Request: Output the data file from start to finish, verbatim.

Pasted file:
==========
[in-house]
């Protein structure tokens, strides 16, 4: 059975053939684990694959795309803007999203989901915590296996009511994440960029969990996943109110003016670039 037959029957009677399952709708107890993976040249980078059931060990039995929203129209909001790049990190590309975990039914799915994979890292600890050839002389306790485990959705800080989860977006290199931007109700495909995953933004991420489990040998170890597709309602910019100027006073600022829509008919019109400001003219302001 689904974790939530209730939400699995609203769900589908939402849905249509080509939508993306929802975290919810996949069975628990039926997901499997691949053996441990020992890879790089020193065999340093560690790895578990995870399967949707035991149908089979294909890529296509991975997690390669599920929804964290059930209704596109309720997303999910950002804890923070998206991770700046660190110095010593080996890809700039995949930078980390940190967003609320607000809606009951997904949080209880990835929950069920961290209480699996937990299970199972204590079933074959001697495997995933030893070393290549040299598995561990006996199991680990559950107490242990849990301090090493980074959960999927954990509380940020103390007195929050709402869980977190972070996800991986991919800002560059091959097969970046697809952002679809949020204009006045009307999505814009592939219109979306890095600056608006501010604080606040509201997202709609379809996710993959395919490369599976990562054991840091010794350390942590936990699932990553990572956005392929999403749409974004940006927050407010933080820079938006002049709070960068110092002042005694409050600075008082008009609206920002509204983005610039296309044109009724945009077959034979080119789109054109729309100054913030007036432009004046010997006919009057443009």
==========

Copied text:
[in-house]
């Protein structure tokens, strides 16, 4: 059975053939684990694959795309803007999203989901915590296996009511994440960029969990996943109110003016670039 037959029957009677399952709708107890993976040249980078059931060990039995929203129209909001790049990190590309975990039914799915994979890292600890050839002389306790485990959705800080989860977006290199931007109700495909995953933004991420489990040998170890597709309602910019100027006073600022829509008919019109400001003219302001 689904974790939530209730939400699995609203769900589908939402849905249509080509939508993306929802975290919810996949069975628990039926997901499997691949053996441990020992890879790089020193065999340093560690790895578990995870399967949707035991149908089979294909890529296509991975997690390669599920929804964290059930209704596109309720997303999910950002804890923070998206991770700046660190110095010593080996890809700039995949930078980390940190967003609320607000809606009951997904949080209880990835929950069920961290209480699996937990299970199972204590079933074959001697495997995933030893070393290549040299598995561990006996199991680990559950107490242990849990301090090493980074959960999927954990509380940020103390007195929050709402869980977190972070996800991986991919800002560059091959097969970046697809952002679809949020204009006045009307999505814009592939219109979306890095600056608006501010604080606040509201997202709609379809996710993959395919490369599976990562054991840091010794350390942590936990699932990553990572956005392929999403749409974004940006927050407010933080820079938006002049709070960068110092002042005694409050600075008082008009609206920002509204983005610039296309044109009724945009077959034979080119789109054109729309100054913030007036432009004046010997006919009057443009």